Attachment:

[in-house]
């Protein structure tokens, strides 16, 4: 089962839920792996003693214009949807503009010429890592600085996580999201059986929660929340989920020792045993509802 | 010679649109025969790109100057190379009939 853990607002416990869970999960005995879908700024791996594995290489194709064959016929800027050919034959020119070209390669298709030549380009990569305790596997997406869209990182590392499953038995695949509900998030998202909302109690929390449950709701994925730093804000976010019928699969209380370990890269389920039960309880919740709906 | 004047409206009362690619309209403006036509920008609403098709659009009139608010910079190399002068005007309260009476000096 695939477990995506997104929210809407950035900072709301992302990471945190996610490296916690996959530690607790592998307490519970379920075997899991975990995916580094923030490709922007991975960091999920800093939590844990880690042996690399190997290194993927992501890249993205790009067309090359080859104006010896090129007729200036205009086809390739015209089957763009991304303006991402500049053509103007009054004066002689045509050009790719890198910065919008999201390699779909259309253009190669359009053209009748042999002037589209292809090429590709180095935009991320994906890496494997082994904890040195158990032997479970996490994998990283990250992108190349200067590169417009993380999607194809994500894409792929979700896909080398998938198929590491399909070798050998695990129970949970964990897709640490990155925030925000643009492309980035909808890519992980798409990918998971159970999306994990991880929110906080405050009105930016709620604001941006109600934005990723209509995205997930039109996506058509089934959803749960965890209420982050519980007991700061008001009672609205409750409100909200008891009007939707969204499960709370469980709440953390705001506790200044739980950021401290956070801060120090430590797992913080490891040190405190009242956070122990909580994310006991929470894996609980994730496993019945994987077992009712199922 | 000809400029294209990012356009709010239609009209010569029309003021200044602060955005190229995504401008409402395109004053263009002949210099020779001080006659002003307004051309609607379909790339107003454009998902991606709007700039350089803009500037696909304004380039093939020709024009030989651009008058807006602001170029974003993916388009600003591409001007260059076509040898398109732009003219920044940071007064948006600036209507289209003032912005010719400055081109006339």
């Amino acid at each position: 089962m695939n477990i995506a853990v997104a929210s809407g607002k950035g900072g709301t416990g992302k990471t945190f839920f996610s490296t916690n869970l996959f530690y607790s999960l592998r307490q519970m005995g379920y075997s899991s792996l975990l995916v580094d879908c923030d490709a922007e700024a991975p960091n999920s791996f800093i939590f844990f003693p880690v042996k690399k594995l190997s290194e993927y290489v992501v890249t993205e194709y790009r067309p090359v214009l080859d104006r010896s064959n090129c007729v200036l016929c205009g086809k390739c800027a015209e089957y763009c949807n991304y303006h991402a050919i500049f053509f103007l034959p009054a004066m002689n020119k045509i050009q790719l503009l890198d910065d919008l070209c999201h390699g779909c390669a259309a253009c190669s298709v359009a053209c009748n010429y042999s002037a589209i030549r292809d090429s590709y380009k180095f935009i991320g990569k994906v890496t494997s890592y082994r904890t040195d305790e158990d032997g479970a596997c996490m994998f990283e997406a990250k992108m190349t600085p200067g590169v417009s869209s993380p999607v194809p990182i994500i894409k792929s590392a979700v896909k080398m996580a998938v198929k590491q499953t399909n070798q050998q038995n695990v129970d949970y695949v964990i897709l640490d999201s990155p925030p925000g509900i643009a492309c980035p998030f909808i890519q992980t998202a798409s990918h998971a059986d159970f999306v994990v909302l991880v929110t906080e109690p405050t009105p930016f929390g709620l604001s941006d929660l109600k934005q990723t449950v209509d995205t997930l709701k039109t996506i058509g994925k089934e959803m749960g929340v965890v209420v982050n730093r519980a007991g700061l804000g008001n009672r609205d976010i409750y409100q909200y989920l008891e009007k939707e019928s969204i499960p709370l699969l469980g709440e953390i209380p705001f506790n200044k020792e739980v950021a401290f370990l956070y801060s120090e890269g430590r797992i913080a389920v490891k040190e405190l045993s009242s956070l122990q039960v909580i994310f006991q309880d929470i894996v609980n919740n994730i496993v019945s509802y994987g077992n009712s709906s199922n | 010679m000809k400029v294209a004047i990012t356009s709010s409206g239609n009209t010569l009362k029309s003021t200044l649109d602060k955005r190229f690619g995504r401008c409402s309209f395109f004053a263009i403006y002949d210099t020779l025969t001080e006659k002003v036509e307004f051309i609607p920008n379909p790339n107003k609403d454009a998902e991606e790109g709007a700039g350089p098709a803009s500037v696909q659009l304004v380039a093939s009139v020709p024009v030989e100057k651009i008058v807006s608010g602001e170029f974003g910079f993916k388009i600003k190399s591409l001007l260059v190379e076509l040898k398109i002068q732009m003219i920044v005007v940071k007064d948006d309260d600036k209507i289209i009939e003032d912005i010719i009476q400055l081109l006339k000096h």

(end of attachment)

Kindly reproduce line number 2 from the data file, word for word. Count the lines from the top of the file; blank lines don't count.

């Protein structure tokens, strides 16, 4: 089962839920792996003693214009949807503009010429890592600085996580999201059986929660929340989920020792045993509802 | 010679649109025969790109100057190379009939 853990607002416990869970999960005995879908700024791996594995290489194709064959016929800027050919034959020119070209390669298709030549380009990569305790596997997406869209990182590392499953038995695949509900998030998202909302109690929390449950709701994925730093804000976010019928699969209380370990890269389920039960309880919740709906 | 004047409206009362690619309209403006036509920008609403098709659009009139608010910079190399002068005007309260009476000096 695939477990995506997104929210809407950035900072709301992302990471945190996610490296916690996959530690607790592998307490519970379920075997899991975990995916580094923030490709922007991975960091999920800093939590844990880690042996690399190997290194993927992501890249993205790009067309090359080859104006010896090129007729200036205009086809390739015209089957763009991304303006991402500049053509103007009054004066002689045509050009790719890198910065919008999201390699779909259309253009190669359009053209009748042999002037589209292809090429590709180095935009991320994906890496494997082994904890040195158990032997479970996490994998990283990250992108190349200067590169417009993380999607194809994500894409792929979700896909080398998938198929590491399909070798050998695990129970949970964990897709640490990155925030925000643009492309980035909808890519992980798409990918998971159970999306994990991880929110906080405050009105930016709620604001941006109600934005990723209509995205997930039109996506058509089934959803749960965890209420982050519980007991700061008001009672609205409750409100909200008891009007939707969204499960709370469980709440953390705001506790200044739980950021401290956070801060120090430590797992913080490891040190405190009242956070122990909580994310006991929470894996609980994730496993019945994987077992009712199922 | 000809400029294209990012356009709010239609009209010569029309003021200044602060955005190229995504401008409402395109004053263009002949210099020779001080006659002003307004051309609607379909790339107003454009998902991606709007700039350089803009500037696909304004380039093939020709024009030989651009008058807006602001170029974003993916388009600003591409001007260059076509040898398109732009003219920044940071007064948006600036209507289209003032912005010719400055081109006339």